Personal Finance 

Proactive Budgeting

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No one likes budgeting.

You might have come to appreciate the benefits of budgeting – that it makes your financial world more predictable, it helps get your finances back on track, [insert any of the well known benefits of budgeting]. You’d rather spend time with your family, or play video games, or play with your pets, or hang out with your friends. But we budget because it’s the right thing to do and we learn to love it. When you can’t do what you love, you try to love what you do.

That said, there are three phases in budgeting. The first phase is information collection, where you track how much you spend and begin to understand how much you spend on each category. The second phase is setting your budget and adhering to it. The third phase is one I call proactive budgeting, where you project forward and try to predict when your spending will change and account for that in future budgets.

This was on my mind because of all this talk about rising gas prices, a common topic every Spring, and how it might dampen consumer confidence and spending at stores like Wal-Mart (I listen to the news every morning as I make my coffee and breakfast).

Example of Proactive Budgeting

I just filled up my gas tank at Costco and paid around $3.50 a gallon to fill up 14 gallons. That’s $49 per fuel up, assuming I take it down to the last twenty miles, and a big line item in almost any budget. The last time I fueled up was about 18 days earlier (I work from home, so I drive very little) that so my budget for fuel around $3.30 a day (I just did $49 divided by 15 and rounded up to a nice roundish number). What happens if gas goes to $5 a gallon? My daily budget for gas should increase to $4.66.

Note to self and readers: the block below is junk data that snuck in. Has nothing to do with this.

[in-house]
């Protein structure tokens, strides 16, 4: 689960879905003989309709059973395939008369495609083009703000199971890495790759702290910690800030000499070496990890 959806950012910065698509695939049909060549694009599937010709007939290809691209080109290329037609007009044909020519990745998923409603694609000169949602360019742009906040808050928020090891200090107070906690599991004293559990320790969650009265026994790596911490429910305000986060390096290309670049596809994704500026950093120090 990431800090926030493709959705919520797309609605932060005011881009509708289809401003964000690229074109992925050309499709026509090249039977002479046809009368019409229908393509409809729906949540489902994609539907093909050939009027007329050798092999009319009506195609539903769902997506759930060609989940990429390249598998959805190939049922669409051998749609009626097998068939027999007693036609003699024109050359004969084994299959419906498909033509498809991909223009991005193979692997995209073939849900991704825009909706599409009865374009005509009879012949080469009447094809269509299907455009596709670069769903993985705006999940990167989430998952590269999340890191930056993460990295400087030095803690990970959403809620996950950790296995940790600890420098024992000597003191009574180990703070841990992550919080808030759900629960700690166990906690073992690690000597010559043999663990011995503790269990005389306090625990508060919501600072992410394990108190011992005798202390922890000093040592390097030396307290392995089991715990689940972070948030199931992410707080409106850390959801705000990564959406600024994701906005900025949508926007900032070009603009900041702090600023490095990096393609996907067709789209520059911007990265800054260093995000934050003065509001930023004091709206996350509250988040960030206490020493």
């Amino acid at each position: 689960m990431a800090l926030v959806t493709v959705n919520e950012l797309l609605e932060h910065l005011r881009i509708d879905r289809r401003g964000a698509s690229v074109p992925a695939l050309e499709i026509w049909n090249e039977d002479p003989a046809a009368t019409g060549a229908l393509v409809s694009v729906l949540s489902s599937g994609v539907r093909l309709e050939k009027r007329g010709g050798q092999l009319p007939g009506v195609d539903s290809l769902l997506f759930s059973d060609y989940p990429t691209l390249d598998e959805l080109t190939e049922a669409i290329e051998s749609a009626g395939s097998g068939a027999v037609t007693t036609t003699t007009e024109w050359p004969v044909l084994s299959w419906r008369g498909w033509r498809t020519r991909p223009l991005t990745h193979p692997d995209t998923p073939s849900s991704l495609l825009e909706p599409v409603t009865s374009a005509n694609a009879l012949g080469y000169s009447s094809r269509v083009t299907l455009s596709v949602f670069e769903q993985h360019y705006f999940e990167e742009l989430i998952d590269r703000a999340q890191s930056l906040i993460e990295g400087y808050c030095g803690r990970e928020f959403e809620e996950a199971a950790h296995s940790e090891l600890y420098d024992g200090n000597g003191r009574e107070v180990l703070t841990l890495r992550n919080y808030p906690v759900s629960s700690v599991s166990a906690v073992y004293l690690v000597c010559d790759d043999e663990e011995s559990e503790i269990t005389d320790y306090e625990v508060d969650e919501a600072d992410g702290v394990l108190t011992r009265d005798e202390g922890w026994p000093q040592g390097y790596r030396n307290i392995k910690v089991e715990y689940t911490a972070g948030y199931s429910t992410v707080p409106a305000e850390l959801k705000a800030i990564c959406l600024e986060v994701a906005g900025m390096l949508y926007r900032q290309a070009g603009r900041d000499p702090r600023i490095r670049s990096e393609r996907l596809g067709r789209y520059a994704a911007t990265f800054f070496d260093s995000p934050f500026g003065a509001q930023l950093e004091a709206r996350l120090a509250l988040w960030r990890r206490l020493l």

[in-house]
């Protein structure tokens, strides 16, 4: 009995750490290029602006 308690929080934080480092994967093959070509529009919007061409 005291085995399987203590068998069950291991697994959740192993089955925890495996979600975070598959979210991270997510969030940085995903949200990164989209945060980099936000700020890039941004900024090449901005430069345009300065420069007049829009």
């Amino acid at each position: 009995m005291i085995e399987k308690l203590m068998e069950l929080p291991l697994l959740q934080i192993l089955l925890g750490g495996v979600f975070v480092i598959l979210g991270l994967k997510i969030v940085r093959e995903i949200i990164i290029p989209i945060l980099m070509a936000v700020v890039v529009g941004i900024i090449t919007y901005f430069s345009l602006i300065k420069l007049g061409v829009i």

Can I afford to shift $1.33 a day from some other category to gas? Yes, and by doing so proactively, I make sure I don’t let it quietly “bleed” away later one when gas prices rise.

Why Does This Matter?

If you have a lot of slack in your budget, adjusting for an extra dollar a day isn’t going to matter. It can bleed away from your savings and you wouldn’t be affected too much. There are, however, many budgets where that single dollar will matter. If you don’t budget and save an extra dollar a day for gas, that $70 gasoline hit is going to hurt. It’s going to stick on your credit card bill and accumulate into greater interest payments. It’ll be death by a thousand tiny cuts.

If you have a budget, it pays to start being proactive.

{ 13 comments, please add your thoughts now! }

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13 Responses to “Proactive Budgeting”

  1. David M says:

    I have plenty of money to do what I want thus I do not budget and do not feel like I should/need to budget. I realize that most people would think this makes no sense, however, it works great for my wife and myself.

    We spend what we spend and I save/invest the rest.

    Over time, extra dollars accumulate in our savings/checking account and we then invest more and/or pay more towards our mortgage. For example in 4 years we have paid off more than 40% of our mortgage ($320,000 down to $175,000).

    • Jim says:

      While I won’t fault you for your strategy, that only works when you have a large difference between your income and your potential expenses, which I think you’d agree. If you make $10,000 a year and your expenses are $2-3,000, then $5 gas and a budget won’t be as crucial to you as someone with $2,000 a month and expenses are $1500-2500. I think it’s about settling on a strategy that makes sense for you and yours obviously does.

      I think it makes perfect sense. 🙂

    • GERARD says:

      David M is so stupid, disrespectful to the site owner. If you have plenty of money what are you doing here!